Deep down, we all know pain and love are profoundly coupled. Well, according to some Stanford researchers, it turns out pain and love overlap in the brain. And although love can hurt, it turns out love just might actually be a “pain reliever” as well.
In the brain, early stages of passionate love are similar to what drug addicts feel towards their drug of choice. In short, just thinking about the one you love kick starts activity in several regions on the brain – notably the “reward center.”
Because research has established that activation of this “reward center” reduces pain – researchers predicted people in the early stages of passionate love might experience pain reduction when the reward center was triggered by a picture of the person they were “hot” for at that time.
The study itself is sort of involved, but very cool…so bear with me for a moment and everything will become clear…
The Set Up
Stanford University chose students from its own campus, selecting 15 total (7 men, 8 women, average age of 20) who all described themselves as passionately, intensely, deeply in love.
(They had to take a test to prove their level of love, and all scored at least 90 out of 100 on a 9-point scale called the Passionate Love Scale – and all were within the first 1- 9m stage of their relationship).
Subjects brought 3 photos of their beloved, and 3 photos of a personal acquaintance that they found to be equally as attractive as their significant other (and the same sex as their significant other, too).
Because they were testing pain reduction, the researchers had to induce pain.
So, the first step was to establish a ‘moderate’ threshold of pain for each student, using an Advanced Thermal Stimulator – a small device placed into the palm that would generate heat.
Heat was generated into the palm of each student and he or she had to rate their pain on a scale of 1-10 (1 for little pain to 10 for intense pain) and say when they felt a) moderate pain, and b) significant pain.
For the group, 4 was determined to be the average ‘moderate’ pain level, and 7 was the average ‘significant’ pain level. They also established a “no pain” level with the device putting out zero heat.
Subjects were hooked up to an fMRI so researchers could observe brain activity throughout the experiment.
Three possible situations tested pain relief in relation to the following:
- Romantic partner pictures. The romantic partner baseline was established by having the individual look at pictures of their beloved and think only of that person.
- The good looking acquaintance pictures. The second situation involved looking at photos of the attractive acquaintance and thinking of that person – the acquaintance baseline. (The participant had chosen that acquaintance based on the fact that while they were equally as good looking as the beloved person, the tester claimed zero romantic attachment to the person.)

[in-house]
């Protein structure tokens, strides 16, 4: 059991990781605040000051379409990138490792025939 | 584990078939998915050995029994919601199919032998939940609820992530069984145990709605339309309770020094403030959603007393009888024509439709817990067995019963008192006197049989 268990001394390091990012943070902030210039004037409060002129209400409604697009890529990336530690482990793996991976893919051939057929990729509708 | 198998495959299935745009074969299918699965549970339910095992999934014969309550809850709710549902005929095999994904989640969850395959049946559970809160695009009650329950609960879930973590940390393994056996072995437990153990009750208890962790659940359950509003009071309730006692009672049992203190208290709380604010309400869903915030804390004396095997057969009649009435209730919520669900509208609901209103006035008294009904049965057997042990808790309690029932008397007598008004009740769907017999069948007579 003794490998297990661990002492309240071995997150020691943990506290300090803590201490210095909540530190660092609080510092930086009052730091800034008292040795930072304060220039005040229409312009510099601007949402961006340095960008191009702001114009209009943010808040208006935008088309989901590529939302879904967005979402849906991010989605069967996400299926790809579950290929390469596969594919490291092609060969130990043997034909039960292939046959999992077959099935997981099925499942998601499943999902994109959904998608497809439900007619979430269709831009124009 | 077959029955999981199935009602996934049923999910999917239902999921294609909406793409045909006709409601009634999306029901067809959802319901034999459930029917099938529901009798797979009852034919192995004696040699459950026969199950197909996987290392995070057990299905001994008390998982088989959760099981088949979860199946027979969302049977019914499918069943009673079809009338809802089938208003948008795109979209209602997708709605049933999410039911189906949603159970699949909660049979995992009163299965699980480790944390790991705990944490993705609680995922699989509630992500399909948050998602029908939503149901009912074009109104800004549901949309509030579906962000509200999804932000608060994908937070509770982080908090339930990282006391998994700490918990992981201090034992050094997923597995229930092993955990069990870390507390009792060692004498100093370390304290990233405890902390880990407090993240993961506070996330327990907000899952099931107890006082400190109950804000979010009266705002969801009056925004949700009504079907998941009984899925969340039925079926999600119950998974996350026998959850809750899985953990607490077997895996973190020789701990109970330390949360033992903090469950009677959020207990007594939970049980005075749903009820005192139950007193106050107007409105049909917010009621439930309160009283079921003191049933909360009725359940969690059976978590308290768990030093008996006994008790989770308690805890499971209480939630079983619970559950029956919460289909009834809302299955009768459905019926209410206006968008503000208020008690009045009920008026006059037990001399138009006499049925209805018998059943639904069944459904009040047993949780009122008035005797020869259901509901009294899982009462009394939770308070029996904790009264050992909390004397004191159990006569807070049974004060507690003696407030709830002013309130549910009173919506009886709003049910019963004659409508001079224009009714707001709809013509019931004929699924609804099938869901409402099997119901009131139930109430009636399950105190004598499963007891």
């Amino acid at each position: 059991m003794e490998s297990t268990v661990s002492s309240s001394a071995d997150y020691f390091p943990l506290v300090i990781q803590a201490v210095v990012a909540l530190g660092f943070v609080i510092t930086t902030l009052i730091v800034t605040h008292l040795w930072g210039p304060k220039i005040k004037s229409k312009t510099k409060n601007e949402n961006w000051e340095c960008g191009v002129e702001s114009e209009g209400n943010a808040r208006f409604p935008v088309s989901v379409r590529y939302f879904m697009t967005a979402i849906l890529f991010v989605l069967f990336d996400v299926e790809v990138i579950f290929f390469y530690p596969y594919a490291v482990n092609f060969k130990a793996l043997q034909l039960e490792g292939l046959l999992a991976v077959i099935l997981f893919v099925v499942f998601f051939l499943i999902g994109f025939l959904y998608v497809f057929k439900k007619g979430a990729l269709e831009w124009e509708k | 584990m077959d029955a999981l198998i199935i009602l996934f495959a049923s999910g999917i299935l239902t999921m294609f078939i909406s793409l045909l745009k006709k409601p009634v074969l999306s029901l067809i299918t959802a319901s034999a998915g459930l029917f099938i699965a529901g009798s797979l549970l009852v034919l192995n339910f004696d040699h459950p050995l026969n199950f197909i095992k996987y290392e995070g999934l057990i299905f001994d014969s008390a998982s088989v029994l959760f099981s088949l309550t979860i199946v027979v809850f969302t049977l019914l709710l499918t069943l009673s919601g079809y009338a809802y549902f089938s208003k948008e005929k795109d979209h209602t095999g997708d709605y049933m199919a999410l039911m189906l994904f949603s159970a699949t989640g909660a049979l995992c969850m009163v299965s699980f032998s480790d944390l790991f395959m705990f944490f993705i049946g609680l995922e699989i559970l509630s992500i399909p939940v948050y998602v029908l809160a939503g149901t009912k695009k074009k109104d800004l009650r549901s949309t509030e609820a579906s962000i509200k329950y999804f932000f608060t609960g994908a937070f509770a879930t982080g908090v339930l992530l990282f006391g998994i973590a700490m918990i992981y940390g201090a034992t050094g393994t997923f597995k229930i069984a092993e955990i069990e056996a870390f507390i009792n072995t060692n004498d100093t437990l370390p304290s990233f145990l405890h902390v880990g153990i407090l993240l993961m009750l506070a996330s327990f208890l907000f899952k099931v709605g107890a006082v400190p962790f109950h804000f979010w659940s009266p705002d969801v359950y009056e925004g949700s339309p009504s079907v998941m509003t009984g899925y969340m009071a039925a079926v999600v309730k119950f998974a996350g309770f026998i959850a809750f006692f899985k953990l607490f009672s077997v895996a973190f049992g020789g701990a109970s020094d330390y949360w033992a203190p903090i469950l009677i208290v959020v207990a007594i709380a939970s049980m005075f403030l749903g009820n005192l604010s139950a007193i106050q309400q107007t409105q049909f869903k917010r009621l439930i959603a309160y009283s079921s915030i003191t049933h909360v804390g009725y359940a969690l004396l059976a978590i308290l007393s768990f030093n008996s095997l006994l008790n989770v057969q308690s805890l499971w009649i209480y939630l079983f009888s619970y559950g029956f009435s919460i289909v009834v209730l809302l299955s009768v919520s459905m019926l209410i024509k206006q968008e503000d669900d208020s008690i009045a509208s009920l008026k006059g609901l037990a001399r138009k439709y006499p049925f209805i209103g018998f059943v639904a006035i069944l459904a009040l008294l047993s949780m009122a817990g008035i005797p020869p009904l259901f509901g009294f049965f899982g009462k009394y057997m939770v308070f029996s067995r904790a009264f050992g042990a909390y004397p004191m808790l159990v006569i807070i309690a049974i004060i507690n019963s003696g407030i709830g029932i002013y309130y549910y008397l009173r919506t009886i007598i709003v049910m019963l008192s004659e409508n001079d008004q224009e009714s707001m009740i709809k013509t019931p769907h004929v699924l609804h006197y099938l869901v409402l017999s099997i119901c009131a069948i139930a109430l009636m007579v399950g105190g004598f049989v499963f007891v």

- A distraction control game. The researchers used a word manipulation game that had been previously proven to reduce pain… (For example, one question was: “name all sports played with a ball,” and the person had to list all of the sports he could think of…and yes, this technique is a common, proven tactic for reducing pain because it distracts the participant from the pain at hand).
Subjects all experienced each of the above scenarios under the conditions of no pain, moderate pain, and significant pain.
The article, printed online in October’s PLoS One, breaks down the 54 total trials clearly: “Each condition (partner, acquaintance, and distraction) by pain (none, moderate, high) combination was repeated six times, for a total of 54 randomly ordered trials.”
Viewing pictures of romantic partners and playing the word distraction game both significantly reduced pain in the participants…there was actually zero difference in the amount of pain reduction when comparing the two – both reported the pain going from 4 or 7 down to 1 or 3, respectively, on the pain scale.
However, viewing a non-romantically linked acquaintance did not reduce pain.
So distraction and love appear to be excellent pain relievers!
However, different parts of the brain were triggered to reduce pain during each situation…
During the word distraction game, the right orbitofrontal cortex was activated, which does help reduce pain in the short term.
However, looking at pictures of one’s romantic partner showed reduced BOLD (blood oxygen level dependent) activity in certain spots, which lends itself to longer lasting pain relief than the distraction tasks alone.
In sum, this study shows us that there are other cognitive, non-pharmaceutical ways to eliminate pain. This study has added both emotion- and distraction- based methods as ways of reducing pain.
The prediction here then is that the pain reduction from love is longer lasting…
Pass The Passion Phase…
One thing though, this study only examined the most passionate phase of love, the 1-9 month phase…I can’t help but wonder if the passion-reducing love has a limited time offer – can you still reduce pain by looking at your partner’s photo if you’ve been together 10 years? Or 40 years?
A study using older people would better aid the more senior population – those most often affected by chronic pain!
Regardless, this study certainly adds to the range of knowledge on pain, and we must now continue to examine the pathways of the brain linked to pain relief in order to hopefully, some day, be able to eliminate chronic pain once and for all.
Sources: Younger, Jarred, et al. October 2010.“Viewing Pictures of a Romantic Partner Reduces Experimental Pain: Involvement of Neural Reward Systems.”PLoS ONE: 5(10): online publication only.
White, Tracie. “Love Takes Up Where Pain Leaves Off, Brain Study Shows.” Inside Stanford Medicine. Stanford School of Medicine, October 2010. http://med.stanford.edu/ism/2010/october/love.html